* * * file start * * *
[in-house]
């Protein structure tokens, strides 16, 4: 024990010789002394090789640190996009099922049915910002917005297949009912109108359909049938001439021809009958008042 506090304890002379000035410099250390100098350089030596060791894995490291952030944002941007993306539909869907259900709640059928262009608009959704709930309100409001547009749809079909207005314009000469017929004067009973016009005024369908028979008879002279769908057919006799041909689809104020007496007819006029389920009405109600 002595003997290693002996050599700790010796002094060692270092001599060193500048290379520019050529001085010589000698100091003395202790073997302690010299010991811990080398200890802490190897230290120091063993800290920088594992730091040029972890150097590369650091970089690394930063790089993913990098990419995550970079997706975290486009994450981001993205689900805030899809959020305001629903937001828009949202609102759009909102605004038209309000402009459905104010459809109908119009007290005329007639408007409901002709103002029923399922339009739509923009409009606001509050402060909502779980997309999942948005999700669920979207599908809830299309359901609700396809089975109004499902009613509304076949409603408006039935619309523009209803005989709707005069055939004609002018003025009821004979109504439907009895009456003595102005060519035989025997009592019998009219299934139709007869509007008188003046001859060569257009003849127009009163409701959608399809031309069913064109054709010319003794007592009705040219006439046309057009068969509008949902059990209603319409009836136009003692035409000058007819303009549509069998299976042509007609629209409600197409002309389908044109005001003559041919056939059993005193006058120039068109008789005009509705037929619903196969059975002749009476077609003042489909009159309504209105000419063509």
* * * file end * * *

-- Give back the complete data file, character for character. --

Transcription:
[in-house]
């Protein structure tokens, strides 16, 4: 024990010789002394090789640190996009099922049915910002917005297949009912109108359909049938001439021809009958008042 506090304890002379000035410099250390100098350089030596060791894995490291952030944002941007993306539909869907259900709640059928262009608009959704709930309100409001547009749809079909207005314009000469017929004067009973016009005024369908028979008879002279769908057919006799041909689809104020007496007819006029389920009405109600 002595003997290693002996050599700790010796002094060692270092001599060193500048290379520019050529001085010589000698100091003395202790073997302690010299010991811990080398200890802490190897230290120091063993800290920088594992730091040029972890150097590369650091970089690394930063790089993913990098990419995550970079997706975290486009994450981001993205689900805030899809959020305001629903937001828009949202609102759009909102605004038209309000402009459905104010459809109908119009007290005329007639408007409901002709103002029923399922339009739509923009409009606001509050402060909502779980997309999942948005999700669920979207599908809830299309359901609700396809089975109004499902009613509304076949409603408006039935619309523009209803005989709707005069055939004609002018003025009821004979109504439907009895009456003595102005060519035989025997009592019998009219299934139709007869509007008188003046001859060569257009003849127009009163409701959608399809031309069913064109054709010319003794007592009705040219006439046309057009068969509008949902059990209603319409009836136009003692035409000058007819303009549509069998299976042509007609629209409600197409002309389908044109005001003559041919056939059993005193006058120039068109008789005009509705037929619903196969059975002749009476077609003042489909009159309504209105000419063509």